As often happens when an Apple Computer announcement is imminent, the rumor mills have cranked into overdrive. Much of the attention ahead of Wednesday's "special event" focuses on Motorola's iTunes capable phone.
Motorola has already received FCC approval for one such device. The Wall Street Journal and an Ovum analyst are both reporting that Cingular will be offering the phone out of the gate. Meanwhile, a posting at Engadget says that the phone will have a 100-song capacity, to avoid being a threat to existing iPod models.
A key unanswered question is whether there will be any capability for the phone to download songs on its own, or whether the software will just be able to play songs transferred from a computer.
One thing is certain. The long-awaited Motorola phone is clearly imminent. The company has promised such a device will be on the market by the end of the current quarter, which spans through the end of September. Also, the latest version of iTunes contains hidden references to cell phone support.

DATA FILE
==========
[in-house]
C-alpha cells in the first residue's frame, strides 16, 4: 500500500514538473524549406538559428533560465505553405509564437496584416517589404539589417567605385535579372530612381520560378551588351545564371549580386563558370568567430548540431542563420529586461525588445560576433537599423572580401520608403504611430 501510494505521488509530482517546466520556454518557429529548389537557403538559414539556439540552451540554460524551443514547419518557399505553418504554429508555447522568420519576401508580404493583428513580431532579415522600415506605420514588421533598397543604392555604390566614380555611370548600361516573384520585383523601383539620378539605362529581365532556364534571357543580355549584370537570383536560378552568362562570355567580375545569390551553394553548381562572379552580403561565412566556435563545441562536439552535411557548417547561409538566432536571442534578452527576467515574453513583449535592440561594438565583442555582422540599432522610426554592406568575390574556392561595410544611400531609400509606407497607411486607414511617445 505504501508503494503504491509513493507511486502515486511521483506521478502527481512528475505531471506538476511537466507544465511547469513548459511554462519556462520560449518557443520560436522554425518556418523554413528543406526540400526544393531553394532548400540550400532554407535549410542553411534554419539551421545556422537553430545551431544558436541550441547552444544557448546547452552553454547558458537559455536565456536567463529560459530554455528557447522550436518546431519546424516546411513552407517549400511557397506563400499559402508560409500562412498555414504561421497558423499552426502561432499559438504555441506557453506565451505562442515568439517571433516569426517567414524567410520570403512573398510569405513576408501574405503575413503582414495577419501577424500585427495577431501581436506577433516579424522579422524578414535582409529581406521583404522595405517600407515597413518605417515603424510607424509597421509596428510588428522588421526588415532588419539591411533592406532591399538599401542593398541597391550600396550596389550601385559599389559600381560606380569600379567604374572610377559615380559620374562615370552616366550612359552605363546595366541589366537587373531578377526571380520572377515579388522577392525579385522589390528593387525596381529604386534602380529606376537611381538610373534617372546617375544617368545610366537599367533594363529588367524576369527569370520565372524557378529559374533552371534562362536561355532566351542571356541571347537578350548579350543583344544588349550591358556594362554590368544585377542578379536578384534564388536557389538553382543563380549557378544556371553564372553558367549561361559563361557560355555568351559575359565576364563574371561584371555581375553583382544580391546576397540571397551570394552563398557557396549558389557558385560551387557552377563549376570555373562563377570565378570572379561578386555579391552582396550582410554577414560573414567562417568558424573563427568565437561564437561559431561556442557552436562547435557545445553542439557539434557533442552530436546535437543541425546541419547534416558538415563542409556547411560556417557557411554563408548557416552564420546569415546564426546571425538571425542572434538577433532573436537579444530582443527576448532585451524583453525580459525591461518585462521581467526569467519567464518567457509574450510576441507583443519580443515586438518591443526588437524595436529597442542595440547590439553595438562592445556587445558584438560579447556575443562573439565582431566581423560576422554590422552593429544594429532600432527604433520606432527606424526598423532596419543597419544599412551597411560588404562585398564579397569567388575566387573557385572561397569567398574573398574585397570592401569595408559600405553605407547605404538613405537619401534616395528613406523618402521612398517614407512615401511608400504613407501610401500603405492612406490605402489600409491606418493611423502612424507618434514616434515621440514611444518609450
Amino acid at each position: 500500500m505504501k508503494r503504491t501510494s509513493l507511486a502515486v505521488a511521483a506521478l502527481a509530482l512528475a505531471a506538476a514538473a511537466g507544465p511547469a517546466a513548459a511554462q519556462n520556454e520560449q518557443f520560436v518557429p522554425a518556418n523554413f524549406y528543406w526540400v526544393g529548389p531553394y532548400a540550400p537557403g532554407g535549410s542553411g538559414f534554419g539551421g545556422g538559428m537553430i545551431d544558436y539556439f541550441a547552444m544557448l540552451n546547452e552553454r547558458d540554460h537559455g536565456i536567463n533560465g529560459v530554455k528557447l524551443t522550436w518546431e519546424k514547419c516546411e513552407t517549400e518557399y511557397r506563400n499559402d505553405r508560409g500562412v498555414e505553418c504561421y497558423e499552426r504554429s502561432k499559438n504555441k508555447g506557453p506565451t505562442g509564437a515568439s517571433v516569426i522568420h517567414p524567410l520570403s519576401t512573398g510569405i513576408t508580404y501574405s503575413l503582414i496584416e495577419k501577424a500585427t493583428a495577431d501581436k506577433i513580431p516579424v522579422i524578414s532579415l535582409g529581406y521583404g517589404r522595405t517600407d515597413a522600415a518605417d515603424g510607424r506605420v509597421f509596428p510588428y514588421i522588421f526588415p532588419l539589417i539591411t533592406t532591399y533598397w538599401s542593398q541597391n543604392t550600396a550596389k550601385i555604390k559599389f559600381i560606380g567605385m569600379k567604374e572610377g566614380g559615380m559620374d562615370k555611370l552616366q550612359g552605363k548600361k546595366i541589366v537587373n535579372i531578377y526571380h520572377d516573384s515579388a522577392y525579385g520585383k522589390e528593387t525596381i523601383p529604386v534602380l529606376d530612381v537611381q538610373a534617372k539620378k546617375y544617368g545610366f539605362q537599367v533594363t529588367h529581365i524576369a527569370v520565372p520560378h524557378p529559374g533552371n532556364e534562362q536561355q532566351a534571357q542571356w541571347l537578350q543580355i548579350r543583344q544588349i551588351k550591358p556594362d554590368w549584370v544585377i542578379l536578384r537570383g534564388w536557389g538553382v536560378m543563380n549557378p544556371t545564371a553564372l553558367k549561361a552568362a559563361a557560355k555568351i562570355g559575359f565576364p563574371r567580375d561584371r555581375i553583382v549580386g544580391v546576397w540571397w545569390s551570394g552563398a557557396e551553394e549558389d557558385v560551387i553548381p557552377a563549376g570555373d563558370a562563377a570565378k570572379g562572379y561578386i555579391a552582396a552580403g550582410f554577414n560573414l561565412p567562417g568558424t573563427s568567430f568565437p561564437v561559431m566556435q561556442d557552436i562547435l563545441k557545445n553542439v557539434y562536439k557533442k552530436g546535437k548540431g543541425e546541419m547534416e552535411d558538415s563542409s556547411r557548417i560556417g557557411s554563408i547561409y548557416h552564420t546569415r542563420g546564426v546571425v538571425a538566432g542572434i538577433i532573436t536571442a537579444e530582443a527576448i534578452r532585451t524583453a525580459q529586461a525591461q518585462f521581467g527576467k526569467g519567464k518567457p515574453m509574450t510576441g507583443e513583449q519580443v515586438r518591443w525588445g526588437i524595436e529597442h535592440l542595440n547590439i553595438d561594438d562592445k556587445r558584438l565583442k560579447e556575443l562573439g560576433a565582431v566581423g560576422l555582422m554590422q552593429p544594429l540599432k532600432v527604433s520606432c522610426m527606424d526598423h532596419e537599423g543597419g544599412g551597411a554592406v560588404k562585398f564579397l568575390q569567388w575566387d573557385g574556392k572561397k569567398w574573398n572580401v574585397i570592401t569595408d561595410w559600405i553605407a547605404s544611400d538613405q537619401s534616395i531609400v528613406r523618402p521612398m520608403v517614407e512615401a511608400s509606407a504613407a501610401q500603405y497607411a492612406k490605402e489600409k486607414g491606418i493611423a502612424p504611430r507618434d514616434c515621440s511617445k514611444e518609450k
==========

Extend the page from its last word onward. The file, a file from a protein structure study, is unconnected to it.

In addition to a possible phone announcement, several signs point to some type of new flash memory-based players -- either beefier iPod Shuffles or a flash-based iPod Mini (or both). Research firm iSuppli noted that Samsung Electronics was dedicating a large amount--perhaps as much as 40 percent--of its flash memory production to Apple.
Meanwhile, PortalPlayer, the company whose processor powers the hard drive-based iPod has said to expect this quarter that a "significant" portion of this quarter's business will come from flash memory based devices.
In the past, all of the company's chips have gone to hard drive-based players. On its conference call with analysts, PortalPlayer executives defined significant as more than 10 percent of sales. In theory, the company could get 10 percent of sales by selling chips for a flash player made by someone other than Apple. However, it seems unlikely that a company would predict such market share for a player from anyone other than Apple, the clear market leader.